Five years to the week after the financial crisis reached its darkest moments, the Federal Reserve is expected to take the first step toward normalizing its monetary policy.

Chairman Ben Bernanke is expected to announce that the central bank will begin tapering the size of its monthly asset purchases in his scheduled press conference Wednesday afternoon.

Fed officials have insisted that the exact timeline for scaling down the monthly bond purchases will depend on the incoming economic data, and recent weaker-than-expected reports on employment and other statistics have cast some doubt on whether the Fed will go through with the taper at this week’s two-day meeting.

It’s possible that Bernanke and company will instead wait until a later month, and to continue adding stimulus to the economy in the meantime. Some Fed watchers have also suggested the meeting may result in only a very slight reduction in the size of the monthly bond purchases, or a simultaneous announcement that the Fed will keep rates lower for longer -- in recent announcements it has said that it will keep short-term interest rates near zero until unemployment falls below 6.5 percent.

Either way, this week is likely to see the Fed’s first step toward ending the historic quantitative easing programs that it launched in 2008 after its normal monetary policy tool, manipulation of short-term interest rates, became ineffective when rates fell to zero and stayed there.

This week five years ago top economic policymakers, including Bernanke, were dealing with the aftermath of the investment bank Lehman Bros. and trying to contain the fallout of the crisis. It was the week in which the Fed began experimenting with programs to extend credit to banks and in which Treasury Secretary Hank Paulson asked Congress to pass legislation to enable the Treasury to buy troubled assets -- the idea that would eventually become the law known as TARP.

President Obama plans to mark the occasion with a speech from the Rose Garden Monday morning. The president, who faces a still-weak labor market and high disapproval ratings for his economic management, is expected to defend his administration’s efforts to counteract the recession and assign blame to Republicans for holding up parts of his agenda.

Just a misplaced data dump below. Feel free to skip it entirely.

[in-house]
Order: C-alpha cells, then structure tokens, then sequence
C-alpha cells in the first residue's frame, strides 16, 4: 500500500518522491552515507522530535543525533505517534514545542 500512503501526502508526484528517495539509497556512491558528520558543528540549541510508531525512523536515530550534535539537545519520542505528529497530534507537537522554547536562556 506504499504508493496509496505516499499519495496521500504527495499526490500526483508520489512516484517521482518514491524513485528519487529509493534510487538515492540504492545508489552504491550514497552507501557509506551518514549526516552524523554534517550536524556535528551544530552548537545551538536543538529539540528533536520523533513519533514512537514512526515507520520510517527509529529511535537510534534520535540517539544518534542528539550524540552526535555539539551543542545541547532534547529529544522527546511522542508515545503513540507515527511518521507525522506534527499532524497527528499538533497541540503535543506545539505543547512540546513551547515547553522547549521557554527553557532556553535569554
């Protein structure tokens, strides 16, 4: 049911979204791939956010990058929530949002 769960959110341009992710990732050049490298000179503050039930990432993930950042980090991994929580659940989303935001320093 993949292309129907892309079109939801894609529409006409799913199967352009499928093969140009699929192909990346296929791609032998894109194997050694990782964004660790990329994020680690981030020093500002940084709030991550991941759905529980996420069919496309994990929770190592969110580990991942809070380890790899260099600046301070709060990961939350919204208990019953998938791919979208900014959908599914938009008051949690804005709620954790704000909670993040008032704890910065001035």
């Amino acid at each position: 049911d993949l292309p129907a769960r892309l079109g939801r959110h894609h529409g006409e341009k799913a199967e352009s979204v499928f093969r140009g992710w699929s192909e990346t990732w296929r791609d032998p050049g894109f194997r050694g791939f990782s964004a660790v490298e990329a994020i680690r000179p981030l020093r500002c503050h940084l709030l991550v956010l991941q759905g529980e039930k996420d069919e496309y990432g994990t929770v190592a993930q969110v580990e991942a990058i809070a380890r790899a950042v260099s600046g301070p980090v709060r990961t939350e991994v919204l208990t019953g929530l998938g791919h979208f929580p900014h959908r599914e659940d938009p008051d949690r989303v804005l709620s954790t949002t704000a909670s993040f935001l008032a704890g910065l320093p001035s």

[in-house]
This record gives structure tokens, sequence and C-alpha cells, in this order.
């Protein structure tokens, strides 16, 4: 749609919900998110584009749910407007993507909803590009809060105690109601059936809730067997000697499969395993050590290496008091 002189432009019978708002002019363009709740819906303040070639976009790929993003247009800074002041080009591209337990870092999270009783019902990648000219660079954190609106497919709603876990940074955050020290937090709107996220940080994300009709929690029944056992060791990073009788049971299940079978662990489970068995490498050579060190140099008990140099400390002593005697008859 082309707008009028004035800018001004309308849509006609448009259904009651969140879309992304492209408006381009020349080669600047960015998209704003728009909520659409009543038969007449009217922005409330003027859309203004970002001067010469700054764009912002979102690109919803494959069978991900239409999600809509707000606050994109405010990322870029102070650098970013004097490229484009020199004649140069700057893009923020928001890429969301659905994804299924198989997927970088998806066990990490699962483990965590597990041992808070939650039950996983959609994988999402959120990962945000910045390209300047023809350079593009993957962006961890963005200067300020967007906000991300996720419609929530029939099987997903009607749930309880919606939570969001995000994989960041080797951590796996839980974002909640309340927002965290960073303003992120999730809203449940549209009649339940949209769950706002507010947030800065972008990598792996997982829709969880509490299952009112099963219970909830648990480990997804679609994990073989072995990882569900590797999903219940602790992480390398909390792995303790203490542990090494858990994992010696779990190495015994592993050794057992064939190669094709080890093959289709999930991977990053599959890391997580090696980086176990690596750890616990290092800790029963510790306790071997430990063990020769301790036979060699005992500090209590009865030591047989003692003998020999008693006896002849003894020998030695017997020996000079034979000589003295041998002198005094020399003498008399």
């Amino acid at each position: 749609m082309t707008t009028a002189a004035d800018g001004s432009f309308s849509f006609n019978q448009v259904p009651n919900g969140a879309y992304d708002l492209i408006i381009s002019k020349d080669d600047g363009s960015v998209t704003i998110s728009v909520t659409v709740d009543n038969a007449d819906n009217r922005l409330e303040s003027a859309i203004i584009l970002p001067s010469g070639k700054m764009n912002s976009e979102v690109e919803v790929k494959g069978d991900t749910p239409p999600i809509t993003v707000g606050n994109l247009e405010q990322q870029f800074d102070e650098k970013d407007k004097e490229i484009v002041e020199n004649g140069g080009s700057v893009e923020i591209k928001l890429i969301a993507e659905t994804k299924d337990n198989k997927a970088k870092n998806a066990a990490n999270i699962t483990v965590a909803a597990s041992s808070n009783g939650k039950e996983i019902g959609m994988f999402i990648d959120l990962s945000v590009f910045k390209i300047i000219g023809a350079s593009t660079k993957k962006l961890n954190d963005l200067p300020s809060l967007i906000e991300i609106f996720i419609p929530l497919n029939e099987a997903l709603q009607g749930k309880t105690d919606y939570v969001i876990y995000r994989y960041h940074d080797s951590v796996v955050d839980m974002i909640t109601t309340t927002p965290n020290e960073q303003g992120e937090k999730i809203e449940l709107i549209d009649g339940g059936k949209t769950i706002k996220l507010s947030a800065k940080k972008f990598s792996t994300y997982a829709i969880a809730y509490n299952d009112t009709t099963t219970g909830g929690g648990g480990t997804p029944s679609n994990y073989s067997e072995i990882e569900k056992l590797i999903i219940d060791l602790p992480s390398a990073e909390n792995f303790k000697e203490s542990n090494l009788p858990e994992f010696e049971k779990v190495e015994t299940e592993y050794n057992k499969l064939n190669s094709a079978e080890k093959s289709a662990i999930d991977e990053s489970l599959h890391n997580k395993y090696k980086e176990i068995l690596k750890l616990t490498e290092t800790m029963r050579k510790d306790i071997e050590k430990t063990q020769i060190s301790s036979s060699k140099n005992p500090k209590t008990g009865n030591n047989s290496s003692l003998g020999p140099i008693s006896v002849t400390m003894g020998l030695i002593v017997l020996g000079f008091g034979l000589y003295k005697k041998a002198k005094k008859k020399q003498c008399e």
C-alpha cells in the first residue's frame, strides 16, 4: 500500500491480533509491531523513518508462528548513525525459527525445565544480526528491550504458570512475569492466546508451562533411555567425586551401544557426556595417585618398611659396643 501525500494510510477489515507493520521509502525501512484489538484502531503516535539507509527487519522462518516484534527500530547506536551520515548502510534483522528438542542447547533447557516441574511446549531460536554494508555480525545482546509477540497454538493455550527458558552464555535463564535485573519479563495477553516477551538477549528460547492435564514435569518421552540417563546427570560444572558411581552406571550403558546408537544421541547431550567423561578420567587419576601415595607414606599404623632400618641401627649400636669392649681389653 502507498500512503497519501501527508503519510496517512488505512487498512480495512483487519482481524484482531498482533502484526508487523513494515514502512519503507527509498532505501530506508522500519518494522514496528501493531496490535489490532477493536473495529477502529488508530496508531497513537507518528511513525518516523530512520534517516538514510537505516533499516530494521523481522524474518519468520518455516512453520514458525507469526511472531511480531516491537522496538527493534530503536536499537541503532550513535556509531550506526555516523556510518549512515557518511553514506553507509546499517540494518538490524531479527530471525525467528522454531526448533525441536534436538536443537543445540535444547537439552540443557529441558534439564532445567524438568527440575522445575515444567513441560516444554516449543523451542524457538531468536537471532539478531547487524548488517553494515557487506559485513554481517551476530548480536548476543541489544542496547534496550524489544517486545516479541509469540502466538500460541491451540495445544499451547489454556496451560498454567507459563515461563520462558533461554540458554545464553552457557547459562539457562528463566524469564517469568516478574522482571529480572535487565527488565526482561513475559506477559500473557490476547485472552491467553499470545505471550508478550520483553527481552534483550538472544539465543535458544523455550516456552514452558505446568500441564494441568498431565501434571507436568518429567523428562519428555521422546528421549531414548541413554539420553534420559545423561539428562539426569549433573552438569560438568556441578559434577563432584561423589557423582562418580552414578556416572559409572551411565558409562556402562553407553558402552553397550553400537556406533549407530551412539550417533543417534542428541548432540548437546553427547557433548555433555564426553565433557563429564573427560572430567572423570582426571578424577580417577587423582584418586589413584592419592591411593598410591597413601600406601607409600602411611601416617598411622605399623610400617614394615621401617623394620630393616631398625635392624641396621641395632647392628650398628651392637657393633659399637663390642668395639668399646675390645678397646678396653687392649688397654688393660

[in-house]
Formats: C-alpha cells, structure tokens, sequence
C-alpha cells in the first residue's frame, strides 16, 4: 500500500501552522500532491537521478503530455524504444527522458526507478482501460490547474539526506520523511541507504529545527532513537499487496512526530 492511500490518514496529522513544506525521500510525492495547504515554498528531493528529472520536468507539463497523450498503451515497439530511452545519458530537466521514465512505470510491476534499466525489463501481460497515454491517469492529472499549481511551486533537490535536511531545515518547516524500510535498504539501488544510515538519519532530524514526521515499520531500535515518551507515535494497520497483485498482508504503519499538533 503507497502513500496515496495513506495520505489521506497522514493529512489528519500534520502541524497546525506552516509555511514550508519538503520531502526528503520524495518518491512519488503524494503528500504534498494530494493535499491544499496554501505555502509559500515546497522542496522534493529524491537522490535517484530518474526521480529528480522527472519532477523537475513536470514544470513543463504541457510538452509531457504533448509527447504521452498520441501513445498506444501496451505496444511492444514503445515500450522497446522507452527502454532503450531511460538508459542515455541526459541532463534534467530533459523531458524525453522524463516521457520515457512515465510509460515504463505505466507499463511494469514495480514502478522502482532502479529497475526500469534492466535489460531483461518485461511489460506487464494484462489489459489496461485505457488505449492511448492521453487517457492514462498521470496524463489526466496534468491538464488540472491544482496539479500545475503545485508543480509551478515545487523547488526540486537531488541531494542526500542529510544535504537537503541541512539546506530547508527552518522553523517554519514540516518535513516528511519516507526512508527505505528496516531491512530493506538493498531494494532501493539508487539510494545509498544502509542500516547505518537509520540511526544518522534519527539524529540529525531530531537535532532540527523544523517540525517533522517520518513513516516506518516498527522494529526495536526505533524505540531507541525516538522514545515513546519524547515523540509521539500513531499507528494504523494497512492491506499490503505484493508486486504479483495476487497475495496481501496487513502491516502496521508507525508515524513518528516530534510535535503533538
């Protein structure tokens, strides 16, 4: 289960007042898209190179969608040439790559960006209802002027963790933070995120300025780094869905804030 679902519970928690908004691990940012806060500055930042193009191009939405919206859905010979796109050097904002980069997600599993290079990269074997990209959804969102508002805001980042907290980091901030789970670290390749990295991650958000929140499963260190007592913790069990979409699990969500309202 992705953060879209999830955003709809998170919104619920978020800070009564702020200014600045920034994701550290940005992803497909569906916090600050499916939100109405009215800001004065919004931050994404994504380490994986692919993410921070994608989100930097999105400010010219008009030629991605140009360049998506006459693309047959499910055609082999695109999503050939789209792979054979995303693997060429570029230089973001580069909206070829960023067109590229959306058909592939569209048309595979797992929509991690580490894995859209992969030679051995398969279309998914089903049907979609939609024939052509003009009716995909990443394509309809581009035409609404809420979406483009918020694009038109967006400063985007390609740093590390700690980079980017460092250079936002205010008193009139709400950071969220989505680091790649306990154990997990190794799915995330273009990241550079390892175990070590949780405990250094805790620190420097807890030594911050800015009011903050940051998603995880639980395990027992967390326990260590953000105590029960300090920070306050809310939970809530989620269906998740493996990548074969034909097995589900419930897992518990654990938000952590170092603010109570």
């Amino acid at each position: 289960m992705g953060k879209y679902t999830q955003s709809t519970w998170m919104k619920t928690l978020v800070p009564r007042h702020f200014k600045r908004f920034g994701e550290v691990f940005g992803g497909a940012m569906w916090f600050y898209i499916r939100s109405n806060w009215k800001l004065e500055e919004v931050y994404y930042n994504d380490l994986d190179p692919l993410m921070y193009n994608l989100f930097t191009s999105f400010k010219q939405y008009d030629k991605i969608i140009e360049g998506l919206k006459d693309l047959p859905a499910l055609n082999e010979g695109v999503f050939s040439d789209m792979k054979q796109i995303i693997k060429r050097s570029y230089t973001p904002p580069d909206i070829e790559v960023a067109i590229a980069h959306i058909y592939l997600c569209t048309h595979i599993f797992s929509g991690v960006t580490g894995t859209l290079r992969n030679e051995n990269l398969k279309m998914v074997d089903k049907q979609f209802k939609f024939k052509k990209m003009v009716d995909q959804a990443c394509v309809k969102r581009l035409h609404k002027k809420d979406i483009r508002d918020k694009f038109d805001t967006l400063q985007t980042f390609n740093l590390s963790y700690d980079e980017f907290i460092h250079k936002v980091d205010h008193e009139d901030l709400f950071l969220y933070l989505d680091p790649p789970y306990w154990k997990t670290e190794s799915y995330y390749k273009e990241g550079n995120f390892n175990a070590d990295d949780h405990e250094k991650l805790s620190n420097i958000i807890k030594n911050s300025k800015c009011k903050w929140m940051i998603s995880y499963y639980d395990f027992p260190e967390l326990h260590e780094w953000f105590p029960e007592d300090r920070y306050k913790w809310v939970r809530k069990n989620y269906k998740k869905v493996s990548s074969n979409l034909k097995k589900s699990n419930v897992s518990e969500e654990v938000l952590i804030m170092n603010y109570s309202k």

Meanwhile, the search for Bernanke’s successor took a major turn over the weekend, when the candidate thought to be Obama’s favorite, the controversial Harvard professor and former Obama economic adviser Larry Summers, withdrew his name from consideration after a long and unusually high-profile and visible whispering campaign for the post.

Janet Yellen, the vice chair of the Fed, is widely thought to be the top remaining candidate. But the president has not shown a keen interest in appointing Yellen, and some Fed watchers have suggested that Summers’ withdrawal makes it unlikely that the president will choose Yellen, as she had become the de facto opposition candidate to Obama’s preferred candidate. A dark horse candidate could emerge in the coming days or weeks.

On Capitol Hill, the major event this week will be the House of Representative’s efforts to move a bill to fund the government. The government faces the prospect of a shutdown at the end of the fiscal year on Sept. 30 if Republicans and Democrats led by Obama cannot reach an agreement about spending levels. House Majority Leader Eric Cantor has indicated that the House might consider a bill this week after putting it off last week.

The Bureau of Labor Statistics will report on Consumer Price Index inflation for August on Tuesday morning. And on Thursday morning the National Association of Realtors will release data on existing home sales for August, after reporting a jump in sales in July.